by Heather Lang
Well, the time has come to pack up the summer floaties, put away the campers and start packing the kids’ school backpacks, lunches and minds. Right this very minute you might be rolling your eyes at me for talking about back to school. August is back-to-school month, but it is also Kids Eat Right Month, Peach Month, Sandwich Month, along with Catfish Month and Get Acquainted with Kiwifruit Month. Plus, the first full week of August is Farmers Market Week.
There is a national holiday for just about everything, however agriculture is one that gets highlighted in great detail. “Why?” you might ask. Because agriculture touches every aspect of your lives, not just the food you eat.
Here is a short back-to-school list of supplies that are made possible because of agriculture.
1. Tree farms are essential in providing us with products such as pencils, paper and even Kleenexes.
2. Art supplies - Some crayons are made with soybean oil, paintbrushes contain pig hair or cattle hair as the bristles, pig by-products are used to make chalk and glue, plus soy byproducts are found in many cleaning agents that we use to clean up the art room.
3. Cotton – every kid enjoys picking out some new clothes for the school year. We can thank the cotton farmers for growing the cotton for your jeans, many t-shirts and even your gym tops.
4. Lanolin from sheep can be found in your hand lotions and their wool makes up your warm sweater, hats, gloves or even your scarves.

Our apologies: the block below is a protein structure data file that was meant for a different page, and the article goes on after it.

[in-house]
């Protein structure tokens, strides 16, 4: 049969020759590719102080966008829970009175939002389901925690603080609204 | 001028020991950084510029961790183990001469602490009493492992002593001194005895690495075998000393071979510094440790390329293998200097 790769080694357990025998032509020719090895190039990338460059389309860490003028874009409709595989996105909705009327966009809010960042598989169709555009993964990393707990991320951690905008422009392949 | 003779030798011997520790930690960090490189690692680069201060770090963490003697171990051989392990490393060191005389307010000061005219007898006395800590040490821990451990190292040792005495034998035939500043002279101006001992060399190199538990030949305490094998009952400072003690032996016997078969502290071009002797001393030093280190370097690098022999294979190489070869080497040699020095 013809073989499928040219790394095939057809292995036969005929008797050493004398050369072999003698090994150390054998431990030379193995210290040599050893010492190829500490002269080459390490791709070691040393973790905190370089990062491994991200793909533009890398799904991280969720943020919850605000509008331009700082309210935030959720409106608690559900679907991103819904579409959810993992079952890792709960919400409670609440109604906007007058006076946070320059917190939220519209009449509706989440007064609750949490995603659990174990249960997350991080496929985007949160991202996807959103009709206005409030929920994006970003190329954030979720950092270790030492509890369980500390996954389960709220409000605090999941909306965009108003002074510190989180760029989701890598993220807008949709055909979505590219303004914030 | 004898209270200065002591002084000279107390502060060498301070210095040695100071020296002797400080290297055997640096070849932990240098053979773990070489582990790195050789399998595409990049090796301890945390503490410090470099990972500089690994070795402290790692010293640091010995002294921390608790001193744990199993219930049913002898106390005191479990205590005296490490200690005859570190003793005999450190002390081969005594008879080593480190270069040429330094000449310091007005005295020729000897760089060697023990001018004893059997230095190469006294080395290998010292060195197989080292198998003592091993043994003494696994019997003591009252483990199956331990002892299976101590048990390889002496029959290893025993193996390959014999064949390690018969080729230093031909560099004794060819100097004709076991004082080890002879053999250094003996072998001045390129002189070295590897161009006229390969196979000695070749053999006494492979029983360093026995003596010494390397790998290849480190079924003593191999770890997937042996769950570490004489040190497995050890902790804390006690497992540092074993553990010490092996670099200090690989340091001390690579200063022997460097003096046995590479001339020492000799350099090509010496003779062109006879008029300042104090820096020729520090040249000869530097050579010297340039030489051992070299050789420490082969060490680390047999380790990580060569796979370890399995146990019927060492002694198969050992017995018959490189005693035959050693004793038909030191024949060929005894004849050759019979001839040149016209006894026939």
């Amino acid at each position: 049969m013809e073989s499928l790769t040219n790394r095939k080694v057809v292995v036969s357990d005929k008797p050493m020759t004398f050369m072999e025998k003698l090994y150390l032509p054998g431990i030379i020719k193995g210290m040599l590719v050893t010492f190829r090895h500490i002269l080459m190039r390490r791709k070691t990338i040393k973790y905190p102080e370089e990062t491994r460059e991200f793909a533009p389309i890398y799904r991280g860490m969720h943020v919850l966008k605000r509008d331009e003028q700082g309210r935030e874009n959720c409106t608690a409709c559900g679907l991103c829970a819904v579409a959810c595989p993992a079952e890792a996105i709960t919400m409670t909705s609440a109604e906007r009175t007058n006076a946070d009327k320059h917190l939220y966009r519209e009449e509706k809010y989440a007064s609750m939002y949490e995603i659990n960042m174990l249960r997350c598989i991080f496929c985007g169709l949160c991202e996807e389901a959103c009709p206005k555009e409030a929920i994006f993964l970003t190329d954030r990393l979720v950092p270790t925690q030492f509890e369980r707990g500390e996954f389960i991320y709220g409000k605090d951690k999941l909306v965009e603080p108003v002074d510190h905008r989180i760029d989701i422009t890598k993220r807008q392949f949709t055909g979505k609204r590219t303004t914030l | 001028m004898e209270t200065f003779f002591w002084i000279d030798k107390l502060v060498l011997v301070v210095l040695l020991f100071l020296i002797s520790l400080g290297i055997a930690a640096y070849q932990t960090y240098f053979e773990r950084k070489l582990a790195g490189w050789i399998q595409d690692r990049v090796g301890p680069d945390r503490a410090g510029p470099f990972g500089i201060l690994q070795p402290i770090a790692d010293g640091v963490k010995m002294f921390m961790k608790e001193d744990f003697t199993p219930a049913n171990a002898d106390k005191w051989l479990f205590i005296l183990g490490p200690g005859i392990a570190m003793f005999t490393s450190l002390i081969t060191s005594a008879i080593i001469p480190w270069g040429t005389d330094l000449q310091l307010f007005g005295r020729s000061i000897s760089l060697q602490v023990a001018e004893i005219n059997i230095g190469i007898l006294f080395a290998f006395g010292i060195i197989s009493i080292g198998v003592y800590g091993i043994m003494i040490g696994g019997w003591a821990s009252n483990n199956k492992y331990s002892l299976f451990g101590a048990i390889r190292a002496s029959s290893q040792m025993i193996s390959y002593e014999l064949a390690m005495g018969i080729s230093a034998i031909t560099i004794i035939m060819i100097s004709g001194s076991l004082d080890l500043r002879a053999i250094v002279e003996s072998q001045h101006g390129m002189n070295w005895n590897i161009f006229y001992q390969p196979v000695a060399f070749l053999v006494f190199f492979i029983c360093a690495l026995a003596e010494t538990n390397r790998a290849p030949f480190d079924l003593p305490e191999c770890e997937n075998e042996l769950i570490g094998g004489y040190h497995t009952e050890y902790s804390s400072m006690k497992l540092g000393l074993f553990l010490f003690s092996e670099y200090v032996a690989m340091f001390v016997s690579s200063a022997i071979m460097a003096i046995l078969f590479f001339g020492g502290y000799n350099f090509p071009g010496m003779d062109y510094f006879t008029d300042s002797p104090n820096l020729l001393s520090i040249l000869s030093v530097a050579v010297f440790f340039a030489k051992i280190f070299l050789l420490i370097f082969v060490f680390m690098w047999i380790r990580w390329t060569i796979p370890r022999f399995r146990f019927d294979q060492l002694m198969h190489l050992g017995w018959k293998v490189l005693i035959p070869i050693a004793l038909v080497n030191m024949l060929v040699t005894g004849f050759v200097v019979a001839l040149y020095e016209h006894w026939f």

5. Ethanol from corn is used in your gas for your cars and soy biodiesel is used in your school buses.
Education is important to everyone’s future. Education makes you think, grow, explore and imagine. Agriculture education is a passion I enjoy sharing with children and organizations throughout the year. When I go into classrooms, I read an accurate ag book to the students (which they get to keep in their school library afterwards), followed by a short lesson plan and ending with an activity.
Right This Very Minute by Lisl H. Detlefsen is a table to farm book about food and farming that is super easy reading for the kids to follow along with. This summer, I gave a guided farm tour to a group of moms and their young children who were eager to learn and see for themselves where their food comes from. They got to enjoy a wagon ride being pulled by one of our John Deere tractors, be up close and interacting with the animals, see our original farm homestead from 1906 and finish off the day with me reading Right This Very Minute on our lawn while indulging in a light snack.
Educating doesn’t have to be sitting in a classroom waiting for the time to go by, it can be so much more!